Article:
I hate summer. Have I ever mentioned that? Oh yeah. I have. One of the things that sucks most about summer - one of the greatest ironies in my life - is the summer blockbuster.
I love movies. I love going to the movies. I don't mind paying almost $10 to sit in a darkened theater - even by myself. And when it's 99.99 degrees with 99.99% humidity, my first instinct is to find a nice darkened, chilly room in which to hide. And wouldn't a movie theater fill that bill just perfectly?
Oh but no. No, in the summertime I must suffer under the harsh reality that the movie money is to be made off of the 13-24 year old testosterone-y boys. Boys who want to spend their money watching cars and flames and guns and aliens and cleavage and aliens with guns and/or cleavage.
Now, I'm not against those kinds of movies as a whole. It's just that if I am going to fork over my $10 and find a little air conditioned respite, it would sometimes be nice to find something with a little depth and purpose. But I gave up on that dream a long time ago. Instead I started to wonder - why can we not have the "girlie" version of the summer blockbuster? Because, you know, you can lack depth and purpose without explosives and car chases. It is possible.
Three years ago, my wish was granted by The Devil Wears Prada. I love that movie so very much. Would I have loved it as much if it came out in the middle of November when I have a list of Best Picture Oscar Nominees that I'm trying to find time to see? Maybe not. But that summer it was a godsend. And really - Meryl Streep and Stanley Tucci? Not to mention the then-unknown-to-me wonders of Anne Hathaway and Emily Blunt (and the extra bonus of Simon Baker)? There was no way it was going to be horrible. Britney Spears could have written and directed and it still would have been worth the ticket price.
So, for this summer - what is the only thing that could be as good as Meryl Streep, Stanley Tucci, Anne Hathaway and Emily Blunt? That would Meryl Streep, Stanley Tucci and Amy Adams. In Julie & Julia:
Yes, it looks formulaic. I don't care. Yes, I bet there's a pratfall or two. And an adorably shabby apartment. And a boyfriend in cargo shorts and a t-shirt with some indie rock band on it. And a montage to the tune of a really catchy-yet-ridiculously-obvious song. I don't care. Snarky movie reviewers and mean boys can mock it and call it The Devil Wears an Apron or whatever they want. I don't care. And I can't wait.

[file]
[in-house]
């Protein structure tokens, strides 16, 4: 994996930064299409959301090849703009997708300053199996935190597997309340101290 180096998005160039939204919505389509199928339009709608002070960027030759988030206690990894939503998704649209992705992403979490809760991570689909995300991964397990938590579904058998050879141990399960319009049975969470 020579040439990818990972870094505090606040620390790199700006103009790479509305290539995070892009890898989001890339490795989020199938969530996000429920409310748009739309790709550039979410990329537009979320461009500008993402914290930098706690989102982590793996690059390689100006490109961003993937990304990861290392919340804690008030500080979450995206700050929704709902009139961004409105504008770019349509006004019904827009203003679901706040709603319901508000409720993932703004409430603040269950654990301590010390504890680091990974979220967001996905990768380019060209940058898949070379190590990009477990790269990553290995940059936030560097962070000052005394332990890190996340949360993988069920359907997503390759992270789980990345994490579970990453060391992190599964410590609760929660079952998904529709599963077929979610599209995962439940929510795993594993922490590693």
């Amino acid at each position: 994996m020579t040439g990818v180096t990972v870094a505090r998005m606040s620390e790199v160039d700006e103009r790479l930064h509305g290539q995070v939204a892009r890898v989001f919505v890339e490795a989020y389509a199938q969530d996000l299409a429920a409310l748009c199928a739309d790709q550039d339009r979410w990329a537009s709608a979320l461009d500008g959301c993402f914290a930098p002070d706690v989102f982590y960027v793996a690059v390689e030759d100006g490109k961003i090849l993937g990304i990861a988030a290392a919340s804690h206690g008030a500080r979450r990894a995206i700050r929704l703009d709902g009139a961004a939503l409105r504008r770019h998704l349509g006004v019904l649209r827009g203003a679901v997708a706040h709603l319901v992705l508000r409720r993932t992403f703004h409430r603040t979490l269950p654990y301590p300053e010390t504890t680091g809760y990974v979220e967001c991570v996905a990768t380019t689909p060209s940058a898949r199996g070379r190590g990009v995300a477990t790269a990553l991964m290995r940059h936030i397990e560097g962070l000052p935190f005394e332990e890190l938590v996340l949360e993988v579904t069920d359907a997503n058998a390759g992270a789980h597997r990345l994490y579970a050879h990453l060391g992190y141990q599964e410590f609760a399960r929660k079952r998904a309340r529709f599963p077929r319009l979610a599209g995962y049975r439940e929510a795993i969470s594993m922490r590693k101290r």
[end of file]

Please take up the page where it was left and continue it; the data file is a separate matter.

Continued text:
In other movie-related nonsense...
MamaPop asks "What was the first movie you saw in the theater?" That's a good question. I don't know exactly what the first movie was, but the first movie I really remember seeing in the theater was Freaky Friday in 1977. I think The Shaggy D.A. may have technically been before that - and probably others as well - but I really remember Freaky Friday. Probably because it was the first movie that wasn't for "little kids." I was in first grade and, I'm sure, wanted to be appreciated for the mature adult I thought I was. I was a strange child... Of course, little did I know later that same year my tiny brain would be completely blown into a million pieces when I went to see Star Wars. So really it's quite a testament to Ms. Jodie Foster that I have any recollection of her movie at all. Speaking of Star Wars... I read on E!PeopleUSWhatever that Calista and Harrison were going to adopt a baby. Don't know if that's true or not, but if it is and if they're taking suggestions for names, mine is Chewbacca. And if she had ever seen Star Wars she would know if that was a good idea or not.
If you haven't seen the documentary American Teen yet, I highly recommend it for your Netflix queue. It's a very white, middle-class documentation of American teens, but very true and very good. You think all of your drama - good and bad - from that age is embarrassingly trivial now, but really, not all of it was and it was nice to be reminded of that.
So, any thoughts on coming attractions? The first movie you saw? Things I should be watching from the comfort of my couch? Do share.